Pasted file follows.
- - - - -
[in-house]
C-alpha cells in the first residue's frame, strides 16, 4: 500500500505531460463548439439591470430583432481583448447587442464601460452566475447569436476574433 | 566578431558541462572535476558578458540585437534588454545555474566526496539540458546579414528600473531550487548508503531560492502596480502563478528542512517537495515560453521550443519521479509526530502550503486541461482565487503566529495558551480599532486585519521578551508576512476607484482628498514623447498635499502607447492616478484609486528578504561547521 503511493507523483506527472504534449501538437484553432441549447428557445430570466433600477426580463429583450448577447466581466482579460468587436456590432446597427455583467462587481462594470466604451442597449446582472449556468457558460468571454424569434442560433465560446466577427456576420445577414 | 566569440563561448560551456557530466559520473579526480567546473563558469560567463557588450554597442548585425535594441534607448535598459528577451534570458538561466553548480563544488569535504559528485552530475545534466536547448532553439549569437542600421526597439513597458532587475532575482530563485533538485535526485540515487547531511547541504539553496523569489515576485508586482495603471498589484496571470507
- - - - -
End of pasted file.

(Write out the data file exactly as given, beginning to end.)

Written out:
[in-house]
C-alpha cells in the first residue's frame, strides 16, 4: 500500500505531460463548439439591470430583432481583448447587442464601460452566475447569436476574433 | 566578431558541462572535476558578458540585437534588454545555474566526496539540458546579414528600473531550487548508503531560492502596480502563478528542512517537495515560453521550443519521479509526530502550503486541461482565487503566529495558551480599532486585519521578551508576512476607484482628498514623447498635499502607447492616478484609486528578504561547521 503511493507523483506527472504534449501538437484553432441549447428557445430570466433600477426580463429583450448577447466581466482579460468587436456590432446597427455583467462587481462594470466604451442597449446582472449556468457558460468571454424569434442560433465560446466577427456576420445577414 | 566569440563561448560551456557530466559520473579526480567546473563558469560567463557588450554597442548585425535594441534607448535598459528577451534570458538561466553548480563544488569535504559528485552530475545534466536547448532553439549569437542600421526597439513597458532587475532575482530563485533538485535526485540515487547531511547541504539553496523569489515576485508586482495603471498589484496571470507